Institute for Public Relations
IPR is featuring some of the many Asian American Pacific Islander (AAPI) pioneers who had an impact on the field of public relations in celebration of AAPI Heritage Month.

Yuri Kochiyama (1921–2014) was an AAPI political activist who contributed to movements for social justice and human rights.

In 1943, after the bombing of Pearl Harbor, Kochiyama was incarcerated at Camp Jerome in Arkansas – one of the incarceration camps that held 120,000 Japanese and Japanese American citizens during WWII. Kochiyama cites this as “the beginning of [her] political awakening.”

Kochiyama’s activism started in Harlem in the early 1960s, where she was a fixture in support movements involving organizations such as the Young Lords and the Harlem Community for Self Defense. As founder of Asian Americans for Action, she also sought to build a more political Asian American movement that would link itself to the struggle for Black liberation. In 1963, she met Malcolm X and joined his group, the Organization for Afro-American Unity, to work for racial justice and human rights.

We are deeply saddened by the news that Dr. Kathleen Kelly, a retired professor at the University of Florida, passed away on April 28 at the age of 77. Dr. Kelly was an active IPR Trustee from 2003 to 2012. Dr. Kelly won numerous awards for both her service and prolific research for the profession. She was the 1995 recipient of the IPR lifetime achievement award for scholars, the IPR Pathfinder Award. A champion for theory, she was one of the first academics to extensively study and research fundraising. She blazed trails for many others in the field. She was very well regarded by her students, especially her doctoral students whom she mentored, and who continue to honor her legacy in the profession. 

Hongmei Shen, Ph.D., APR, San Diego State University
This blog is provided by the IPR Organizational Communication Research Center.

In 2019, there was $431.43 billion in charitable giving – the second-highest amount ever recorded (Giving USA, 2020). Included in this figure is the amount given to education, which increased by 10% between 2017-2019. One key audience for charitable giving to education is alumni. Before they transition to become external stakeholders, alumni publics represent a unique opportunity for internal communication scholars and practitioners.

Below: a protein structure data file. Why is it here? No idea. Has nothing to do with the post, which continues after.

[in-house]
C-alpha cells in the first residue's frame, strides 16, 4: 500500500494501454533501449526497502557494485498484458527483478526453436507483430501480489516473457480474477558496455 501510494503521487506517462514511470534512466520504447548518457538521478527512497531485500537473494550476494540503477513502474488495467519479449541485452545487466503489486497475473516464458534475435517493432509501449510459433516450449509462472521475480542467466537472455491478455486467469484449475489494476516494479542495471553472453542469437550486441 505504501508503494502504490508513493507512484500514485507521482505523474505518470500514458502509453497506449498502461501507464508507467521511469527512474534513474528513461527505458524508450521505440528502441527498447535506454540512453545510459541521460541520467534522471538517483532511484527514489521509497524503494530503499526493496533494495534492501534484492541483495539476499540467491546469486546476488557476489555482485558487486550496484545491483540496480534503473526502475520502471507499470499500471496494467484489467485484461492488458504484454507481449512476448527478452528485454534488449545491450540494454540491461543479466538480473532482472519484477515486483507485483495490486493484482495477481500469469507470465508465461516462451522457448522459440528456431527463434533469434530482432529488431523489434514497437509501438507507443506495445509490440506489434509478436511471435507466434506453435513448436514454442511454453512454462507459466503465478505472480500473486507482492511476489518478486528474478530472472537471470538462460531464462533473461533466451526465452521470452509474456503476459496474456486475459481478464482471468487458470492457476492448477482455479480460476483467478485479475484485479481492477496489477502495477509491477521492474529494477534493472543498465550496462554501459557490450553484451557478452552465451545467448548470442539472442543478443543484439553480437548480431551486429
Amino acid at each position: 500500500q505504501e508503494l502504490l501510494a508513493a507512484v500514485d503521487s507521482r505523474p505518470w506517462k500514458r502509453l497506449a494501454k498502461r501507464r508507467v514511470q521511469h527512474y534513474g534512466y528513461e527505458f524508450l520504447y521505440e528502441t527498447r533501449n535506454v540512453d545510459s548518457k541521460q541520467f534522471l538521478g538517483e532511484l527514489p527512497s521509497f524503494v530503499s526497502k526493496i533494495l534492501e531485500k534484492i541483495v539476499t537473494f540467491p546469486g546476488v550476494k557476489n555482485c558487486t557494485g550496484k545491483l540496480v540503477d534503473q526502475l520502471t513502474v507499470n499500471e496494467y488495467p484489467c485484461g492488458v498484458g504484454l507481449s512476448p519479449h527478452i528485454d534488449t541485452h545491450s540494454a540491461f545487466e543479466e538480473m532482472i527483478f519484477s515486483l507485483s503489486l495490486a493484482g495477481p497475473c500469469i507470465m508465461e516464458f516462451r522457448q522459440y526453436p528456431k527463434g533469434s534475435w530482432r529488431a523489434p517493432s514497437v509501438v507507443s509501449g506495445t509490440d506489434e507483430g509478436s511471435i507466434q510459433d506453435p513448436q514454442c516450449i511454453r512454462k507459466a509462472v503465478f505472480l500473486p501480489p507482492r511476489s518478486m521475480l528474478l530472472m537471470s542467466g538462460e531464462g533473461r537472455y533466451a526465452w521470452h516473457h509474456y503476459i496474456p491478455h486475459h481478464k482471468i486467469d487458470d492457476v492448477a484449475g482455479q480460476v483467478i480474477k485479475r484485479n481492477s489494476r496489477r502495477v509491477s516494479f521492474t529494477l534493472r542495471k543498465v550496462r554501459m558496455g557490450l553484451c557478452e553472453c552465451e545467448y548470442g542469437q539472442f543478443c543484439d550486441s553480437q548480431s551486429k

Research on alumni relations has predominantly focused on donations and donor relationship building, but relationships with alumni cannot be a one-way street wherein giving is only expected of the alumni, not the educational institutions. A central question for educational organizations is: what can they do to drive alumni engagement? Relatedly, what constitutes alumni engagement? To answer these questions, Dr. Bey-Ling Sha and I conducted a mixed-method study to evaluate alumni of an academic unit in a large U.S. public university, including 30 interviews, a pilot online survey, and a final online survey with 513 participants.

Jing Qiu & Nancy Muturi, Kansas State University
This abstract is summarized by IPR from the original journal article published in the Howard Journal of Communications in 2016.

Jing Qiu and Nancy Muturi examined how practitioners perceive diversity and inclusiveness of Asian Americans in the public relations industry.

The researchers conducted 19 interviews with Asian American public relations practitioners (14 men and 5 women) recruited through the Asian American Journalist Association (AAJA).

Key findings include:
  • The need to diversify the public relations field was reiterated by all respondents particularly because “people tend to trust people who look more like them, especially the Asian and Asian American communities.”
  • Family expectations and perceptions of success are key determinants of career decisions for Asian Americans, which are typically not in favor of the public relations industry.
  • Emphasizing the scientific nature of public relations, including the research component, is important in improving the credibility of the profession.
  • Practitioners noted the importance of mentors in the public relations field to encourage others from Asian American ethnicities, especially students and young professionals, to join the industry.

Pew Research Center examined Americans' social media use based on political affiliation and age.

A telephone survey of 1,502 U.S. adults was conducted from January 25 - February 8, 2021.

Key findings include:
  • Among Americans aged 18-49 years old, Democrats reported using most social media platforms more than Republicans:
  • Instagram: 68% of Democrats vs. 45% of Republicans
  • Twitter: 43% of Democrats vs. 26% of Republicans
  • LinkedIn: 44% of Democrats vs. 29% of Republicans
  • Among adults aged 50 years and older, Democrats are more likely than Republicans to use Instagram (28% vs. 15%), WhatsApp (23% vs. 11%), or Twitter (18% vs. 9%).
  • There are no partisan differences in this age group for use of other platforms including LinkedIn, YouTube, and Facebook.
  • Overall, there is a noteworthy partisan difference among White adults; Democrats are 18 percentage points more likely to say they use Instagram or Twitter.

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